June 14, 2003
Gratuitous Swipe from the NYT

An otherwise well-written and informative piece from the New York Times on the new European Union Constitutional convention was marred by this swipe at the US Constitution:

The constitution also explicitly bans slavery (which the original United States Constitution did not) and the death penalty (which was never banned in the American Constitution).

Well, considering that the US constitution predates the EU constitution by well over 200 years, it is not surprising that slavery was omitted. Remember, slavery was still practiced in European colonies long after it was abolished in their home countries; slavery was legally practiced in the British Empire until 1843; in Brazil until 1888, and in Mauritania, a French colony, until 1905. In addition, while the British and French Empires banned slavery, they began regulating bonded servitude, which was essentially the same thing. This practice did not end in French Africa until 1947.

As to capital punishment, it has not been banned in the US constitution because the vast majority of Americans support it. Polls taken in Europe seem to indicate the same, although the political elites refuse to listen to their constituents on that issue, much as our media elites here refuse to accept that perhaps they might be wrong.

posted on June 14, 2003 06:43 PM


The Times will never, ever miss a chance to compare the United States unfavorably to Western Europe. The U.S., you see, is filled with yokels who place freedom over other political goals, and think justice is a clear and simple concept everyone ought to understand without a multi-contextual meta-analysis. Quite obviously a benighted and retrograde place in need of a thorough enlightenment by the vanguard elite of left-liberalism.

Try this one on from a Times book review of Rush Limbaugh's bestseller The Way Things Ought To Be:

"[Limbaugh's] appeal is to a part of middle America -- call it the silent majority or the American People or the booboisie."

Walter Goodman wrote that, and the New York Times, that fountainhead of nonjudgmental egalitarianism, published it on February 21, 1993.

Is there any wonder that a paper so filled with contempt for book readers has been found employing reporters who fabricate entire stories from the comfort of their living rooms -- for several years? Is it really incomprehensible that a paper with such a supercilious disdain for the truth that it shields Walter Duranty from his monstrous pro-Communist lies to avoid embarrassment, and contradicts its own printed accounts of Pius XII's heroic opposition to Hitler during the Nazi years because to say a good word about the Catholic Church today is not politically correct, would fail to take the context of two constitutions written 216 years apart into account?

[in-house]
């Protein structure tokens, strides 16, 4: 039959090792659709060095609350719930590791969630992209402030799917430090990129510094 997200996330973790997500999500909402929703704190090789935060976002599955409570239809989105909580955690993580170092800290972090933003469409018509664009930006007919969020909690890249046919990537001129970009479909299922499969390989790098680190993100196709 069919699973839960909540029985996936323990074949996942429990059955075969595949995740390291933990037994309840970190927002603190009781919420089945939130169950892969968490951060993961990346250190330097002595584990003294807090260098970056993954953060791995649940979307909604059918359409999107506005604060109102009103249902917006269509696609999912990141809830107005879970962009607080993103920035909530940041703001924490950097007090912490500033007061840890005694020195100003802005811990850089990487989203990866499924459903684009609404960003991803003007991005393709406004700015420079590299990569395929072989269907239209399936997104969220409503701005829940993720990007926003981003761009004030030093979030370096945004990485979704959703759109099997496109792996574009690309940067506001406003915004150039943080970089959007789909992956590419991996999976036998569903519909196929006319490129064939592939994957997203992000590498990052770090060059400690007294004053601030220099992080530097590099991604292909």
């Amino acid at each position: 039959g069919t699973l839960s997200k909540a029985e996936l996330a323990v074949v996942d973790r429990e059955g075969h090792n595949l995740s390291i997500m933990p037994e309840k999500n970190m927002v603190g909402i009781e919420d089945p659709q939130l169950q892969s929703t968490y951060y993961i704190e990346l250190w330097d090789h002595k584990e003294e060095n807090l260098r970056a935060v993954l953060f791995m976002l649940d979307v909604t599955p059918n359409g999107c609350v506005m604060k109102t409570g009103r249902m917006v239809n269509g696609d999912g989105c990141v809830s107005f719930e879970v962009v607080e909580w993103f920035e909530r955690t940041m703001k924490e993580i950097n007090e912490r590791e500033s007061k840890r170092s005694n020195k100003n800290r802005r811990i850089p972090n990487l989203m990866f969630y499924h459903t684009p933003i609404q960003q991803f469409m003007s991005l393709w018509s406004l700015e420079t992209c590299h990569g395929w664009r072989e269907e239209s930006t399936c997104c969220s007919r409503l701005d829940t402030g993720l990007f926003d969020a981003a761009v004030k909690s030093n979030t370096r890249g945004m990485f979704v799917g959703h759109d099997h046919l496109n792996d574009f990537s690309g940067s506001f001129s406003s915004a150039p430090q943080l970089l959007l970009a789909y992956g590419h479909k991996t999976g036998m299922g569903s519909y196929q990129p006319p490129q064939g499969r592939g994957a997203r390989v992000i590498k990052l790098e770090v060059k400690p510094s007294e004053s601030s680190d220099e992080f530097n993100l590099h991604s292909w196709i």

Perhaps it's niche marketing at work. But why the Times would want to limit itself to a market populated by reality-averse, America-hating Manhattan socialists defeats my understanding of the economics of print journalism.

posted by Francis W. Porretto on June 15, 2003 04:01 AM

Perhaps because they are reality-adverse America-hating Manhattan socialists themseleves.

posted by Starhawk on June 15, 2003 01:19 PM

Silly Americans. We also included this weird federalism thing in the Constitution, so that most decisions are resolved by the states, including things like the death penalty.

I mean, Geez, if only we'd had the current raft of Times editors around back then, no doubt we'd have had a strong central government, dictating how things would and should be, rather than this silly devolution of power downwards.

posted by Dean on June 16, 2003 06:54 AM

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